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Monday, December 09, 2019

The Senate Changes Its Ways For Gorsuch


Reprinted with permission from Creators.


On the gloomy gray morning the Senate changed its ways and character forever, John Glenn, the legendary astronaut and senator from Ohio, was buried at Arlington National Cemetery across the river. One Senate village elder was there to shed a tear for his friend — Senator Pat Leahy, 76, of Vermont.

Leahy had to book it back in the rain for Senate floor votes that extinguished the right of the minority to block a Supreme Court nominee. That may not sound like much, but the Court has had many contentious, big-deal 5-4 votes recently, like Bush v. Gore in 2000. Across the way from the Capitol, the creamy marble Court is sacred, contested ground.

Stepping into the solemn Senate chamber, you feel the weight of the moment. It’s rare to see the 100 senators gathered and seated — and suspended and soundless in their fury.

It’s not every day at the Capitol that the Senate buries its right to an old-fashioned filibuster any Supreme Court confirmation. It took long journeys into night to go “nuclear,” but that’s what happened in their high-flown room.

Smooth-talking Neil Gorsuch, the Colorado judge nominee named by President Trump, is already a change agent in the capital. Of course, he was not present in the room

Then Majority Leader Mitch McConnell, R-Ky., stood and said, “It’s unfortunate that (Democrats) have brought us to this point.”

Of course, it was the culmination of McConnell’s shrewd gambit. He played to his party base by denying the usual hearing to President Obama’s nominee to the same seat, Merrick Garland, last spring. A young Democratic senator, Christopher Murphy of Connecticut denounced McConnell’s refusal as “unforgivable.”

Murphy declared the center of the Senate might not hold any more, if the rules were changed for Gorsuch to be railroaded through. Once the rule changes, it is permanent. The rules changed by a series of votes Thursday. The final Gorsuch vote will move ahead Friday night — before they break for Easter and Passover. Even a Colorado Democrat, Michael Bennet, is expected to vote against him.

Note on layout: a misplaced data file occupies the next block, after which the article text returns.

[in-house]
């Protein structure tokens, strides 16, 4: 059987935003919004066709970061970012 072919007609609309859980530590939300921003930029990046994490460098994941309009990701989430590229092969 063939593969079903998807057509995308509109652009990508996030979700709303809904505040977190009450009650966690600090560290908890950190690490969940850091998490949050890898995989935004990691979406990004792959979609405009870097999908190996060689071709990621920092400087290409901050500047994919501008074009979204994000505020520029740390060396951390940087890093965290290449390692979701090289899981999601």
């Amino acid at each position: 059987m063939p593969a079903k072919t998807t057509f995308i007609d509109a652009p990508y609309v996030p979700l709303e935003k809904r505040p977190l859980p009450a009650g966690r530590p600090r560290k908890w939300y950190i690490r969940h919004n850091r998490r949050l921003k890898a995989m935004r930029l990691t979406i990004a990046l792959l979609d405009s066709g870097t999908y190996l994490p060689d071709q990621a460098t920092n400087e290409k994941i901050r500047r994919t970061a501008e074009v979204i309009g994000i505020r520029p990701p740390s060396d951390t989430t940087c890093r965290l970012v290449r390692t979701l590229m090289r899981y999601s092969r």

Actually, all Democrats did was assert their right to require a 60-vote bar for passage — in this case, Gorsuch’s confirmation. In the lore of the Senate, the filibuster forces the Senate to be more bipartisan, open to debate and deliberation. So much for that. The 52 Republicans could not muster enough “aye” votes, with the Democrats almost all together in newfound team spirit.

Now comes their worst fear, voiced in the halls as the Gorsuch votes hung heavy: Soon they would have the partisan squabbles of the House. The Senate prides itself on its dignity in the upper chamber.

Chief Justice John Roberts, his critics charge, runs a corporate high court that has opened the gates to endless “dark money” as political speech in campaigns. The empty seat, once taken by Gorsuch, tilts the court hard right, 5 to 4.

The Republican Senate, too, is closely divided, 52 to 48, and it quickly became clear that the Gorsuch nomination was going to break the parties apart like a canyon. Gorsuch, 49, spoke well without giving anything away, to the frustration of Democrats who believe he is opposed to the rights of women, workers, detainees and autistic children. They see him as staunchly on the wrong side of progress and human rights.

Gorsuch was asked many probing questions at his hearing, but not the one I have: Is he related to a wealthy Baltimore, Maryland, slave owner, Edward Gorsuch? In a well-known legal case back in the 1850s, Gorsuch went to court to reclaim some fugitive slaves. He was later killed in a large slave uprising that fanned the flames of the slavery issue.

The man with dazzling credentials, from Harvard and Oxford, Gorusch may or may not be descended from this man, but he might as well be. He occupies the same privileged white male heights of society. He loves to ski and look down on us all from a distance. In his perfectly blessed life, he has not shown much sympathy for those born to a measure of struggle.

Republican senators, as if they won a game, high-fived. Long live the old Senate.



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